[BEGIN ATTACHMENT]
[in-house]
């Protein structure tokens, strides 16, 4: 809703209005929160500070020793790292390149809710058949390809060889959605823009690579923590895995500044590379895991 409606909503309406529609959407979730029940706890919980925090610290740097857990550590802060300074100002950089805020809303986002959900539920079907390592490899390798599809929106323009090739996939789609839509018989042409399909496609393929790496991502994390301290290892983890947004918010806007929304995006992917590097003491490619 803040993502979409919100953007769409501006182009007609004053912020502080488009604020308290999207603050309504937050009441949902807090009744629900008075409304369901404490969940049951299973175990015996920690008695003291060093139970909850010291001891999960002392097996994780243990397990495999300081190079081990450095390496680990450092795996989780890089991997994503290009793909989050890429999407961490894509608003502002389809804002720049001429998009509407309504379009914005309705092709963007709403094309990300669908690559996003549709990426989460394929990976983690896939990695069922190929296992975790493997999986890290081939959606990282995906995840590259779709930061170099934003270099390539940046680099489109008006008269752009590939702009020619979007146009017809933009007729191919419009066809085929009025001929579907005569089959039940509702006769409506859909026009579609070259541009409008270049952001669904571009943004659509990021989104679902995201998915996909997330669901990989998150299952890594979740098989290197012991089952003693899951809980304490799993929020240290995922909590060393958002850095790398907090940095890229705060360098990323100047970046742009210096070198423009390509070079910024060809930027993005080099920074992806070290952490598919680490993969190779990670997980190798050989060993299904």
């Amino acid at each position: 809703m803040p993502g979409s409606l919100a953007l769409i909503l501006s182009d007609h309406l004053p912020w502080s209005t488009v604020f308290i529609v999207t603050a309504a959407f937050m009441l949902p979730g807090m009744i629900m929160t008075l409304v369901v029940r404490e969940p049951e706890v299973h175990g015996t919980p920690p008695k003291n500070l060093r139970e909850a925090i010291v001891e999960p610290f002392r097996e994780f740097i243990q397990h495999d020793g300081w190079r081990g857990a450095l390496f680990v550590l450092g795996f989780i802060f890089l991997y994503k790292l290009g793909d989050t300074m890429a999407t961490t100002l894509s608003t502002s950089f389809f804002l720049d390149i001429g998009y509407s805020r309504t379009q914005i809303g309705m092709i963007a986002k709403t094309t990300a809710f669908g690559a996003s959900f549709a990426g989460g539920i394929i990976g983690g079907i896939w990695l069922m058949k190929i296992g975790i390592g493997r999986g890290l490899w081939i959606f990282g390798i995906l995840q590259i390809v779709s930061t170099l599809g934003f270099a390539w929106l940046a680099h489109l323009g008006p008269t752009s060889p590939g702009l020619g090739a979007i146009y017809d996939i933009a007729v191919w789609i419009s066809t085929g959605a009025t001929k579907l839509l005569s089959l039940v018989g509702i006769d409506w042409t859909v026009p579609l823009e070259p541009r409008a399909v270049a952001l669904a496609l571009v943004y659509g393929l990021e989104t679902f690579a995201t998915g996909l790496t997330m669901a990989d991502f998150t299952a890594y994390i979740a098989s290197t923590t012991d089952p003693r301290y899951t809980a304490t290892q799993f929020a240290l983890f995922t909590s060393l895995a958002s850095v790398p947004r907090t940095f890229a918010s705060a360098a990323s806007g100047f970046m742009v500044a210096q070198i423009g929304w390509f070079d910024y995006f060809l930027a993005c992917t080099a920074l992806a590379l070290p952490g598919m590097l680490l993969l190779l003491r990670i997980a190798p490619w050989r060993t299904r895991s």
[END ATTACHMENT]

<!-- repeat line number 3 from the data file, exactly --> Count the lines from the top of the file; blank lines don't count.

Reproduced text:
């Amino acid at each position: 809703m803040p993502g979409s409606l919100a953007l769409i909503l501006s182009d007609h309406l004053p912020w502080s209005t488009v604020f308290i529609v999207t603050a309504a959407f937050m009441l949902p979730g807090m009744i629900m929160t008075l409304v369901v029940r404490e969940p049951e706890v299973h175990g015996t919980p920690p008695k003291n500070l060093r139970e909850a925090i010291v001891e999960p610290f002392r097996e994780f740097i243990q397990h495999d020793g300081w190079r081990g857990a450095l390496f680990v550590l450092g795996f989780i802060f890089l991997y994503k790292l290009g793909d989050t300074m890429a999407t961490t100002l894509s608003t502002s950089f389809f804002l720049d390149i001429g998009y509407s805020r309504t379009q914005i809303g309705m092709i963007a986002k709403t094309t990300a809710f669908g690559a996003s959900f549709a990426g989460g539920i394929i990976g983690g079907i896939w990695l069922m058949k190929i296992g975790i390592g493997r999986g890290l490899w081939i959606f990282g390798i995906l995840q590259i390809v779709s930061t170099l599809g934003f270099a390539w929106l940046a680099h489109l323009g008006p008269t752009s060889p590939g702009l020619g090739a979007i146009y017809d996939i933009a007729v191919w789609i419009s066809t085929g959605a009025t001929k579907l839509l005569s089959l039940v018989g509702i006769d409506w042409t859909v026009p579609l823009e070259p541009r409008a399909v270049a952001l669904a496609l571009v943004y659509g393929l990021e989104t679902f690579a995201t998915g996909l790496t997330m669901a990989d991502f998150t299952a890594y994390i979740a098989s290197t923590t012991d089952p003693r301290y899951t809980a304490t290892q799993f929020a240290l983890f995922t909590s060393l895995a958002s850095v790398p947004r907090t940095f890229a918010s705060a360098a990323s806007g100047f970046m742009v500044a210096q070198i423009g929304w390509f070079d910024y995006f060809l930027a993005c992917t080099a920074l992806a590379l070290p952490g598919m590097l680490l993969l190779l003491r990670i997980a190798p490619w050989r060993t299904r895991s």